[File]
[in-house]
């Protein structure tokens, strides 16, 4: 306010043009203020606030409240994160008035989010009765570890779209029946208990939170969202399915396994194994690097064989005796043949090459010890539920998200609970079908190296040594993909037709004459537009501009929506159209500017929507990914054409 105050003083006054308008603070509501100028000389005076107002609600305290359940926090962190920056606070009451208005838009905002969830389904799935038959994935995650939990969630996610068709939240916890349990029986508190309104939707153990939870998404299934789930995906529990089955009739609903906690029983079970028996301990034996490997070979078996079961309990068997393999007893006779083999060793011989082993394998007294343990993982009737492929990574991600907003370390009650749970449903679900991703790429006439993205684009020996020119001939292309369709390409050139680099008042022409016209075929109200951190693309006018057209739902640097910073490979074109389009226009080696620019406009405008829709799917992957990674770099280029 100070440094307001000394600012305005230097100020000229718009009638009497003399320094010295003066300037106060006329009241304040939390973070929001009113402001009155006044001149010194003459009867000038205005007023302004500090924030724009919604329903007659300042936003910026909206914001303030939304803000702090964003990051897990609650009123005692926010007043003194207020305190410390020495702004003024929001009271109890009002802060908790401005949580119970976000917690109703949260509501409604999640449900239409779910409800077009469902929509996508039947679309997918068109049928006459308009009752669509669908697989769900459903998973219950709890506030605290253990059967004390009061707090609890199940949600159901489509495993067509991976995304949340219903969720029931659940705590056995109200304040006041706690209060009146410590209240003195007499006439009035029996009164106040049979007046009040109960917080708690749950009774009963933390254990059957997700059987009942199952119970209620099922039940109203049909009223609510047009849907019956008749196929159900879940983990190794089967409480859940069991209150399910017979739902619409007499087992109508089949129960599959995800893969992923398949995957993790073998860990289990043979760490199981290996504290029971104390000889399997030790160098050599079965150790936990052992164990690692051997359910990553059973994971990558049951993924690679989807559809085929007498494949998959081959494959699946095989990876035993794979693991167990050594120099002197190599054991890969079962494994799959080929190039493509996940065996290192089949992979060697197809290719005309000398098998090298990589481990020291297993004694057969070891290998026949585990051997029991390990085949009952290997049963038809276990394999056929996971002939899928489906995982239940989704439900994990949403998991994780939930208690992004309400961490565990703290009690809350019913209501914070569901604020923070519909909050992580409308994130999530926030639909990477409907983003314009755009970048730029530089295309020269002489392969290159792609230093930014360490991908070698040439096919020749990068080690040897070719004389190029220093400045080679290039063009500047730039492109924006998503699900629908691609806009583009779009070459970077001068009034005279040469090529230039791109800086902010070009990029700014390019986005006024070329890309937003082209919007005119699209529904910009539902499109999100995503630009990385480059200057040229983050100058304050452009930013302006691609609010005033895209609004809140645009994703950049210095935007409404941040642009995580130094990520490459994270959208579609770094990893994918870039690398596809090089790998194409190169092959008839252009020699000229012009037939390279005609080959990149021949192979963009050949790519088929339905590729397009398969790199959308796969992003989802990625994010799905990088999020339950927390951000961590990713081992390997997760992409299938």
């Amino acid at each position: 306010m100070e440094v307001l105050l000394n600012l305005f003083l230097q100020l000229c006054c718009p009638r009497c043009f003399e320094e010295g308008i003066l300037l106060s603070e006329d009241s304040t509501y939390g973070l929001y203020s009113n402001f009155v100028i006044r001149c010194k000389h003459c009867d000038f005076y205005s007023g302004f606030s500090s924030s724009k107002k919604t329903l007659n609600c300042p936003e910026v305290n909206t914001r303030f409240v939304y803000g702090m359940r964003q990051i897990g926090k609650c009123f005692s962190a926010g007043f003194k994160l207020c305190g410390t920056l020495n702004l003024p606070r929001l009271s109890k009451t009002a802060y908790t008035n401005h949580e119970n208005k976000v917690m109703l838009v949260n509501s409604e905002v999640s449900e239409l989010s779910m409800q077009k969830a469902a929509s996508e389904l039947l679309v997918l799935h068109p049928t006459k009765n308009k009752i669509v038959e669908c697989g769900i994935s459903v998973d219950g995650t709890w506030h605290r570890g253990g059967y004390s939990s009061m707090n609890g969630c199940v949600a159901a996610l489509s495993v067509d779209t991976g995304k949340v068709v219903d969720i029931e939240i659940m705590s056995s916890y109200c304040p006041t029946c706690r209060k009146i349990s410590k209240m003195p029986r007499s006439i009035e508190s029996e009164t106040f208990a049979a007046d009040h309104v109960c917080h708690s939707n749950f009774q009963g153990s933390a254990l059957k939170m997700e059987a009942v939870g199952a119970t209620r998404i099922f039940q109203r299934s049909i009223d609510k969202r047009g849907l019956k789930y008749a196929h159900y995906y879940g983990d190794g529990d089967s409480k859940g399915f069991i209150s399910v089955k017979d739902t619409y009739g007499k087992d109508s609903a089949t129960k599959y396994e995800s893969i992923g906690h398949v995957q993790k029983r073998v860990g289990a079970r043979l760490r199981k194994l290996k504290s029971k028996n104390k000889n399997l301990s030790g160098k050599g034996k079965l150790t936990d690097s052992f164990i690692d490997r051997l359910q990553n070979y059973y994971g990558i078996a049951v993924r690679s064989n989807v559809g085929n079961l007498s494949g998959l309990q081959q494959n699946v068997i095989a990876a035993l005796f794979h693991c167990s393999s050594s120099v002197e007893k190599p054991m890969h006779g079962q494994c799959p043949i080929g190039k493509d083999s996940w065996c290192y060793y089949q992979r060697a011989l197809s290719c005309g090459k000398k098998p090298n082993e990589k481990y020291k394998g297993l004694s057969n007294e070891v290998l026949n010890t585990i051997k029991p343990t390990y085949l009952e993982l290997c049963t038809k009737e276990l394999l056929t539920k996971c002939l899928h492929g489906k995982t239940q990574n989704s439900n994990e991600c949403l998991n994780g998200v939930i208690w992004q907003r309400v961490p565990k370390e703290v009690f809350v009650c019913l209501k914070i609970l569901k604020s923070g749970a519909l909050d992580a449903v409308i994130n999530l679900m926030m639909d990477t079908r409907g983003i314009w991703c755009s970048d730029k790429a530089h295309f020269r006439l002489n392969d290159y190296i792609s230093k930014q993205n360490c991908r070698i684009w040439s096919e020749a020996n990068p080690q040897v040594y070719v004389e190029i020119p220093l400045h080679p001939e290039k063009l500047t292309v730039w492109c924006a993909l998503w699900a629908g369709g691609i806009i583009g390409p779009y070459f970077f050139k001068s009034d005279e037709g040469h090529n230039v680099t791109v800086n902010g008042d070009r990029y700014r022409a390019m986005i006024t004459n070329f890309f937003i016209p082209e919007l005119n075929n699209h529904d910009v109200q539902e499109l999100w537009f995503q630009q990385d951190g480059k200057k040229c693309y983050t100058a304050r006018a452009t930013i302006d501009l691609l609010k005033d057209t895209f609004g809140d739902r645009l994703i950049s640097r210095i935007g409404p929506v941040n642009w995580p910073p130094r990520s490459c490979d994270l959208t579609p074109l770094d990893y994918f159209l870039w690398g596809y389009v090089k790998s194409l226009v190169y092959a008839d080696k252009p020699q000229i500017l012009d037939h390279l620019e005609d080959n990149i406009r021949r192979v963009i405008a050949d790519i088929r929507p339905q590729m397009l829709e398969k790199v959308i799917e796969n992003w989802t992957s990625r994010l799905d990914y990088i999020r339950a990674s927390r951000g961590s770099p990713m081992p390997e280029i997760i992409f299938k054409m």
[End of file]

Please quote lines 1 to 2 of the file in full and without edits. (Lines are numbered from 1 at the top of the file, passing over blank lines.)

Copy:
[in-house]
């Protein structure tokens, strides 16, 4: 306010043009203020606030409240994160008035989010009765570890779209029946208990939170969202399915396994194994690097064989005796043949090459010890539920998200609970079908190296040594993909037709004459537009501009929506159209500017929507990914054409 105050003083006054308008603070509501100028000389005076107002609600305290359940926090962190920056606070009451208005838009905002969830389904799935038959994935995650939990969630996610068709939240916890349990029986508190309104939707153990939870998404299934789930995906529990089955009739609903906690029983079970028996301990034996490997070979078996079961309990068997393999007893006779083999060793011989082993394998007294343990993982009737492929990574991600907003370390009650749970449903679900991703790429006439993205684009020996020119001939292309369709390409050139680099008042022409016209075929109200951190693309006018057209739902640097910073490979074109389009226009080696620019406009405008829709799917992957990674770099280029 100070440094307001000394600012305005230097100020000229718009009638009497003399320094010295003066300037106060006329009241304040939390973070929001009113402001009155006044001149010194003459009867000038205005007023302004500090924030724009919604329903007659300042936003910026909206914001303030939304803000702090964003990051897990609650009123005692926010007043003194207020305190410390020495702004003024929001009271109890009002802060908790401005949580119970976000917690109703949260509501409604999640449900239409779910409800077009469902929509996508039947679309997918068109049928006459308009009752669509669908697989769900459903998973219950709890506030605290253990059967004390009061707090609890199940949600159901489509495993067509991976995304949340219903969720029931659940705590056995109200304040006041706690209060009146410590209240003195007499006439009035029996009164106040049979007046009040109960917080708690749950009774009963933390254990059957997700059987009942199952119970209620099922039940109203049909009223609510047009849907019956008749196929159900879940983990190794089967409480859940069991209150399910017979739902619409007499087992109508089949129960599959995800893969992923398949995957993790073998860990289990043979760490199981290996504290029971104390000889399997030790160098050599079965150790936990052992164990690692051997359910990553059973994971990558049951993924690679989807559809085929007498494949998959081959494959699946095989990876035993794979693991167990050594120099002197190599054991890969079962494994799959080929190039493509996940065996290192089949992979060697197809290719005309000398098998090298990589481990020291297993004694057969070891290998026949585990051997029991390990085949009952290997049963038809276990394999056929996971002939899928489906995982239940989704439900994990949403998991994780939930208690992004309400961490565990703290009690809350019913209501914070569901604020923070519909909050992580409308994130999530926030639909990477409907983003314009755009970048730029530089295309020269002489392969290159792609230093930014360490991908070698040439096919020749990068080690040897070719004389190029220093400045080679290039063009500047730039492109924006998503699900629908691609806009583009779009070459970077001068009034005279040469090529230039791109800086902010070009990029700014390019986005006024070329890309937003082209919007005119699209529904910009539902499109999100995503630009990385480059200057040229983050100058304050452009930013302006691609609010005033895209609004809140645009994703950049210095935007409404941040642009995580130094990520490459994270959208579609770094990893994918870039690398596809090089790998194409190169092959008839252009020699000229012009037939390279005609080959990149021949192979963009050949790519088929339905590729397009398969790199959308796969992003989802990625994010799905990088999020339950927390951000961590990713081992390997997760992409299938």